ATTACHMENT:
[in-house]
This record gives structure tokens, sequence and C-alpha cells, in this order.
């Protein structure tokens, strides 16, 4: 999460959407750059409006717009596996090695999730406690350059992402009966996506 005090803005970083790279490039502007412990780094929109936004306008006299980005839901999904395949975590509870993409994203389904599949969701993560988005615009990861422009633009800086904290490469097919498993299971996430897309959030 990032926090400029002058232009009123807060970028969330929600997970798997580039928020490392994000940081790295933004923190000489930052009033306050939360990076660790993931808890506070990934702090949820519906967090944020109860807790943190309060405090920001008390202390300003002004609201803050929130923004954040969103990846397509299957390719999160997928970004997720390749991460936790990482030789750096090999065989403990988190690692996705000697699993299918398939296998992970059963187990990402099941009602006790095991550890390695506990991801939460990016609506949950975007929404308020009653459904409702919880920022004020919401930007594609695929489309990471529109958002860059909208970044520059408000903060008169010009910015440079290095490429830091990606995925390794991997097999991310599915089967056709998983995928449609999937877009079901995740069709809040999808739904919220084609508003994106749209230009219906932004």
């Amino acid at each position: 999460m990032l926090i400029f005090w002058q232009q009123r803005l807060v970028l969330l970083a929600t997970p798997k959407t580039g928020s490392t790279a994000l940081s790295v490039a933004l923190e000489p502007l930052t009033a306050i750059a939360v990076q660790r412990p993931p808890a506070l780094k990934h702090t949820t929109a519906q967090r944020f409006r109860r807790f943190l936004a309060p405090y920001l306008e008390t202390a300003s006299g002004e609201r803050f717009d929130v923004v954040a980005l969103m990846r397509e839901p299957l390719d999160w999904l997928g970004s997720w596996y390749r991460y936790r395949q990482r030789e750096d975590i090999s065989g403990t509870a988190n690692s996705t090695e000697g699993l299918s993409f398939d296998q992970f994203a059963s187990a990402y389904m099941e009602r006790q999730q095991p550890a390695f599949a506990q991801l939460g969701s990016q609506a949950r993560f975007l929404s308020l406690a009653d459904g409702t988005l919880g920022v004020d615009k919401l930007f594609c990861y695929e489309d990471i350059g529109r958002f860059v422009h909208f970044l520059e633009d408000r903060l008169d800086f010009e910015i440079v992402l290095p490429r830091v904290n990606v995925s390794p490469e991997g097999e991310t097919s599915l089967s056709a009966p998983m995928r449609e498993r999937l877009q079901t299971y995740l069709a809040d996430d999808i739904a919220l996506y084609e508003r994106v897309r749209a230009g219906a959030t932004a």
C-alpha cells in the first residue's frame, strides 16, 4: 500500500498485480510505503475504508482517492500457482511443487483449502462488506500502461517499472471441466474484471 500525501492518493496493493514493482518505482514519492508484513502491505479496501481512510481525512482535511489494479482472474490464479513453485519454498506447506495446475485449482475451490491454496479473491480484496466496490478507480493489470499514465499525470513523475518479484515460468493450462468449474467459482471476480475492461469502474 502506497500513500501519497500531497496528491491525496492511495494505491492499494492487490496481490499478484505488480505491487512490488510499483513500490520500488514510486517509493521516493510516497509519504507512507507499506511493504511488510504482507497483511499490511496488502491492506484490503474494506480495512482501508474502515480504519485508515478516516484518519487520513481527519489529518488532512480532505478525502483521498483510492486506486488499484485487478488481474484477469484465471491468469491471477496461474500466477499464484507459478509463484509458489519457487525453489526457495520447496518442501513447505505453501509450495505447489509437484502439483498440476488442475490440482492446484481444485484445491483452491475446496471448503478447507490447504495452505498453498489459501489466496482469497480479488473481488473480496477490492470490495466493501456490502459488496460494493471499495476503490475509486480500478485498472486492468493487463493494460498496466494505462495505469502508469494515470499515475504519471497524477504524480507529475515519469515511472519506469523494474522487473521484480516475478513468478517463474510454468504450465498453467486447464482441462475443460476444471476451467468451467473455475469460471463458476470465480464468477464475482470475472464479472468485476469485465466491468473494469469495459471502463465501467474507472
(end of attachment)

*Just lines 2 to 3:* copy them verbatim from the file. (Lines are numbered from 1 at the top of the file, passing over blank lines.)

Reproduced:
This record gives structure tokens, sequence and C-alpha cells, in this order.
């Protein structure tokens, strides 16, 4: 999460959407750059409006717009596996090695999730406690350059992402009966996506 005090803005970083790279490039502007412990780094929109936004306008006299980005839901999904395949975590509870993409994203389904599949969701993560988005615009990861422009633009800086904290490469097919498993299971996430897309959030 990032926090400029002058232009009123807060970028969330929600997970798997580039928020490392994000940081790295933004923190000489930052009033306050939360990076660790993931808890506070990934702090949820519906967090944020109860807790943190309060405090920001008390202390300003002004609201803050929130923004954040969103990846397509299957390719999160997928970004997720390749991460936790990482030789750096090999065989403990988190690692996705000697699993299918398939296998992970059963187990990402099941009602006790095991550890390695506990991801939460990016609506949950975007929404308020009653459904409702919880920022004020919401930007594609695929489309990471529109958002860059909208970044520059408000903060008169010009910015440079290095490429830091990606995925390794991997097999991310599915089967056709998983995928449609999937877009079901995740069709809040999808739904919220084609508003994106749209230009219906932004």